Every small gesture counts when it comes to fighting against climate change. The West must drastically reduce its meat consumption as the population is expected to grow rapidly between now and 2050. That's what a new study has insistently called for in its conclusion.
Alarm bells were ringing in the 2018 report by a French intergovernmental climate change research group (GIEC): according to the experts, we don’t have any other choice but to considerably change our lifestyles to curb the dangerous patterns of global warming.
Demographic predictions have established that in 2050 there will be 10 billion people on Earth. In their report, the GIEC experts suggest that in order to adequately tackle the problem of nutrition, the West needs to drastically reduce its meat consumption – by 90%.
A worrying trend
The production of food, and more specifically of meat, currently contributes in very large part to climate change. Greenhouse gases produced by cattle, deforestation on a huge scale and disproportionate water consumption are just some of the problems raised by most current practices.
As a study published in May revealed, livestock currently represents a considerable part of life on earth. Of the mammals living on our planet, 60% are livestock and 36% are humans, while wildlife represents just 4%.
The same goes for birds: 70% of them are chickens or poultry, while wild birds make up only 30%.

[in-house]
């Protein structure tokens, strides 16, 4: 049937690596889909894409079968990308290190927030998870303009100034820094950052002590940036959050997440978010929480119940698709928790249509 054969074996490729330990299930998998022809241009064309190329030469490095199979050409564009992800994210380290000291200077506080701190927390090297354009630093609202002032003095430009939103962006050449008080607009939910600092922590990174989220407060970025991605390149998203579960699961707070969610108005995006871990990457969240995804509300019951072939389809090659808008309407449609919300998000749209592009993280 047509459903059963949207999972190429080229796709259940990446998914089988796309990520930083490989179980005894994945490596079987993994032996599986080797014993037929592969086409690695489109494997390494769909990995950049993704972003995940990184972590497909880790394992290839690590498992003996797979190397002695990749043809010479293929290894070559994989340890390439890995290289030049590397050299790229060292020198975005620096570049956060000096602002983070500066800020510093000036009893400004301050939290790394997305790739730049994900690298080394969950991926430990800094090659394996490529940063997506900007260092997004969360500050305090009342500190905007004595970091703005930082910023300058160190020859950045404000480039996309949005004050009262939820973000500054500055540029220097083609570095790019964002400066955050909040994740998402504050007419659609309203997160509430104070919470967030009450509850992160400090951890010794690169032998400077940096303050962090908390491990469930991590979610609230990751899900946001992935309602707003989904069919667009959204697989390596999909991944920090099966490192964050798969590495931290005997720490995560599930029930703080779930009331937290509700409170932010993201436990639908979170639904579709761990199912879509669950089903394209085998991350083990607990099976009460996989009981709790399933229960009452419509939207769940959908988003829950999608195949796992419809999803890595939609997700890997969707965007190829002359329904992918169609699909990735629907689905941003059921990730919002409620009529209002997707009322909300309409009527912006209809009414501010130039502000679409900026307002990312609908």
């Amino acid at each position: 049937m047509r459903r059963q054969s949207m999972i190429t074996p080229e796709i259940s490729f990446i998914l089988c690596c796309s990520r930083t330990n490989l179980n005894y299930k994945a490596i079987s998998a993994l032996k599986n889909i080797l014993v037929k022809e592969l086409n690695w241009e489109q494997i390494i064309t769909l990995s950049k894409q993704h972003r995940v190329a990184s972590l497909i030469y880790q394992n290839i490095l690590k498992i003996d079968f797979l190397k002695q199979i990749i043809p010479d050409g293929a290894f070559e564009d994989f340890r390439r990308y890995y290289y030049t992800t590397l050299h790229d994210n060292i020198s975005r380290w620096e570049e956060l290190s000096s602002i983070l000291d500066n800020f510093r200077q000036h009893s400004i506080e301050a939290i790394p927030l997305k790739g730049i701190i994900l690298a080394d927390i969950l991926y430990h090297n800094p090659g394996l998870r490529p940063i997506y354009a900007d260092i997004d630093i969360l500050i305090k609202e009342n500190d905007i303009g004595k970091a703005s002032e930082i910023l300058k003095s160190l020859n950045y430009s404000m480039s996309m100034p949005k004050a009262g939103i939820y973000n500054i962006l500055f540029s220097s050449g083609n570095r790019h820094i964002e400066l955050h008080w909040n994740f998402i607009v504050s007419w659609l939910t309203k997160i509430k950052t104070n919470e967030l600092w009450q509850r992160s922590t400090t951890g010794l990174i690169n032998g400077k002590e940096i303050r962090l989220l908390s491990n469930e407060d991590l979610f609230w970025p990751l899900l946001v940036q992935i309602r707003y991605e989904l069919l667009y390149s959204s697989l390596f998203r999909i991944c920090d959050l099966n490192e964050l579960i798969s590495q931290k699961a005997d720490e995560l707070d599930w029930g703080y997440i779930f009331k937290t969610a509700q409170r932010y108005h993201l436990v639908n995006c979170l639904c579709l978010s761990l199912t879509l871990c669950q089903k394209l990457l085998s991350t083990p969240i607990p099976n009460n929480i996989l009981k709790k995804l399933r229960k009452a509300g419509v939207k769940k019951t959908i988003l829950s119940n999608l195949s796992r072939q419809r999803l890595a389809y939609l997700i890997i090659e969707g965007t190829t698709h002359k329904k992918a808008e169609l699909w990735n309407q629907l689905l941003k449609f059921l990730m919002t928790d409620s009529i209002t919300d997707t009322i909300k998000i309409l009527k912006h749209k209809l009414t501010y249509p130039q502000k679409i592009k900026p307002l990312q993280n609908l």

A new study published in the journal Nature offers the most comprehensive outlook on the impact of intensive farming to this day. The conclusion of the researchers is irrevocable: coupled with the anticipated increase in the world population to 10 billion, the current trend could have devastating effects on access to food and could lead to an irreversible acceleration of climate change.
Researchers are calling for an immediate paradigm change: a shift towards a vegetable-based diet, a decisive end to food waste, and the improvement of farming practices with the help of technology.
‘No single solution is enough to avoid crossing planetary boundaries,’ warns Marc Springmann, the principal author of the study.
‘But when the solutions are implemented together, our research indicates that it may be possible to feed the growing population sustainably.’
The GIEC report also underlines this point, emphasising that a reform of the industry, an optimisation of solutions and an improvement of individual practices must be combined to protect us from the threat that is looming so dangerously over our heads.